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“Let the Conspiracy Theories Begin!”

So begs the inner lizard. What makes conspiracy theories so seductive to our primitive selves?

Today, COVID-19 diagnoses among those who lead us further burden our pandemic stress level. Fear alarms go off. Panic buttons may even get pushed. Our inner lizards put on their gloves and ready for a fight, ever on guard to save the day. Buying into a conspiracy theory is the perfect ticket to finding the boxing ring. Of course, fights begin. Stress levels may even lower, as we act out our angst.

Problem addressed, as far as our inner lizards are concerned. However our inner owls are left to deal with the confusion and interpersonal consequences that come with bringing conspiracy thinking into our lives.

How does this happen? Something like this:

  • Fight or flight wiring narrows our focus onto something to either fight or flee from.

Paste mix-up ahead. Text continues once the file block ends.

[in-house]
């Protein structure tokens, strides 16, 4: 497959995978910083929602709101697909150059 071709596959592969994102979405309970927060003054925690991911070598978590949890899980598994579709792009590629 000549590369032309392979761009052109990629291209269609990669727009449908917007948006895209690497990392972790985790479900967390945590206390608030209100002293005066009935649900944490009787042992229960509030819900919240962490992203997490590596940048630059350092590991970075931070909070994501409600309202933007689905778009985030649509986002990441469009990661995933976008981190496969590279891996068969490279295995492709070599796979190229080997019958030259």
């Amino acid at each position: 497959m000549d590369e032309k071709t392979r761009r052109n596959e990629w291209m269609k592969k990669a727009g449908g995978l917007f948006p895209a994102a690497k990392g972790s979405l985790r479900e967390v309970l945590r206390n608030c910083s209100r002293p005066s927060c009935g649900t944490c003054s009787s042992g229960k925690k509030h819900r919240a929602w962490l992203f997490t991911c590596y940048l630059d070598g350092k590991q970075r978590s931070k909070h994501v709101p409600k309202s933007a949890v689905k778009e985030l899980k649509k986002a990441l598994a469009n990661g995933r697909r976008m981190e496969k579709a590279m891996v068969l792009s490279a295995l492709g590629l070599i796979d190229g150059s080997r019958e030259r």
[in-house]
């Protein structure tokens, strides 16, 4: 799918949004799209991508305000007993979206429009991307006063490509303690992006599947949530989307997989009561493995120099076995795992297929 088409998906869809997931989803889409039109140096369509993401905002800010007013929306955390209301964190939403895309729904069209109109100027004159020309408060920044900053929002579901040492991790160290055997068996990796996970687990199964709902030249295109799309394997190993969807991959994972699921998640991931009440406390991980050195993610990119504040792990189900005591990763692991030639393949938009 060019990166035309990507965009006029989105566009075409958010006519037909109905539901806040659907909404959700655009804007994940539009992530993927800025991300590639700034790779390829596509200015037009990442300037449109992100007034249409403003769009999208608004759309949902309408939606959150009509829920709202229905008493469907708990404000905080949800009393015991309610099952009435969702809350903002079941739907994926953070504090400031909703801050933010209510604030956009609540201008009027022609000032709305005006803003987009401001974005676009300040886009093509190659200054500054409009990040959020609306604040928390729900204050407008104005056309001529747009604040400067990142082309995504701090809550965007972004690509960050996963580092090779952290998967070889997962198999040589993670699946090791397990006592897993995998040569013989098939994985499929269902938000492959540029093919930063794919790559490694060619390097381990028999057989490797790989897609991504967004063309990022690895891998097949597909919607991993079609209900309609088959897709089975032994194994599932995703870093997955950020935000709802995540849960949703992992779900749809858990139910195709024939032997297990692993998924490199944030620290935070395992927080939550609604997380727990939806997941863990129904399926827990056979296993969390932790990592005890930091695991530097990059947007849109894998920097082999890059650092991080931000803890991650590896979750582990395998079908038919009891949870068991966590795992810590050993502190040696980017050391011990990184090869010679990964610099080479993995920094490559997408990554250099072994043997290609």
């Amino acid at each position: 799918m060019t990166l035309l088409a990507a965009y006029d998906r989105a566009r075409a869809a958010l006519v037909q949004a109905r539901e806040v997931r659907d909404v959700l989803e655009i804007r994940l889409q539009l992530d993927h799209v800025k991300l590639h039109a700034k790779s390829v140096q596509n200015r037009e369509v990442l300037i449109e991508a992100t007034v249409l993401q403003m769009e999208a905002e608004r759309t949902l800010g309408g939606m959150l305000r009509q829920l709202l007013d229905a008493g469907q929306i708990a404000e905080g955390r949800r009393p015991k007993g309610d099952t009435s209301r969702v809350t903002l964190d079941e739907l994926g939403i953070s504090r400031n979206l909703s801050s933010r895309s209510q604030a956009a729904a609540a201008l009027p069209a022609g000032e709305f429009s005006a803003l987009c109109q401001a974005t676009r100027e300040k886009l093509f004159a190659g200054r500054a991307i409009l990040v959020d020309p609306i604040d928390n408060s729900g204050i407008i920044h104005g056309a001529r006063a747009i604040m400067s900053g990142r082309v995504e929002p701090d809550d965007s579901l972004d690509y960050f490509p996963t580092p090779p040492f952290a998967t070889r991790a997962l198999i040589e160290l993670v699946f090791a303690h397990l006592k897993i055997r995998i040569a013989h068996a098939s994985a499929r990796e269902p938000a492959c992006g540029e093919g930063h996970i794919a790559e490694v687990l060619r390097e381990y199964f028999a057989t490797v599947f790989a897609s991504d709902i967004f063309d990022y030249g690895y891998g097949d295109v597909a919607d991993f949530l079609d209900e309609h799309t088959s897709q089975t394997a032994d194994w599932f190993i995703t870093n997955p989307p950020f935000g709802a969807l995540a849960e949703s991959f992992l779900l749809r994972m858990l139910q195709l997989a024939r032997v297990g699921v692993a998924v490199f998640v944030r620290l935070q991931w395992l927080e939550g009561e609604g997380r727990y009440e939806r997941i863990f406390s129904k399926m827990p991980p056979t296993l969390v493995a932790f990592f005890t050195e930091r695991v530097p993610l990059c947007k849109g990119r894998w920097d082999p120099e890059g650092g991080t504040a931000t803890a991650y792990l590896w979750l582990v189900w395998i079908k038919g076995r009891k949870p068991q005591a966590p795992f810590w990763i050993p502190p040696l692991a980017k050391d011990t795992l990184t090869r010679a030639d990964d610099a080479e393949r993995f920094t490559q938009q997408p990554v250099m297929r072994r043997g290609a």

• Throwing a punch or running away doesn’t work for “invisible” threats like a virus or pandemic.
  • Conspiracy theories identify certain groups of people as responsible for a threat, which make for convenient objects to blame.
  • Once identified, the inner lizard is able to duke it out with such objects, fueling fundamental attribution error at its finest.
  • Sense of control and certainty returns, as we shift blame and focus onto our conspiracy of choice.
  • Fear and anxiety lower as the inner owl focuses attention on the conspiracy, and less on the real yet more uncertain and uncontrollable threat.

So what do we do? How do we avoid getting drawn in, and messing up our lives with conspiracy thinking? We break up this pattern by letting the inner owl step in before we get entrenched. When encountering a conspiracy theory:

  • Consider the source. Who is sharing these ideas? Where did this theory originate?
  • Consider more than one source and more than one piece of information that support such thinking.
  • Don’t forget to look for disconfirming data.
  • Practice healthy skepticism. In other words, play “devil’s advocate” before buying into theories that are likely to create more stress or conflict, rather than solve the problem.

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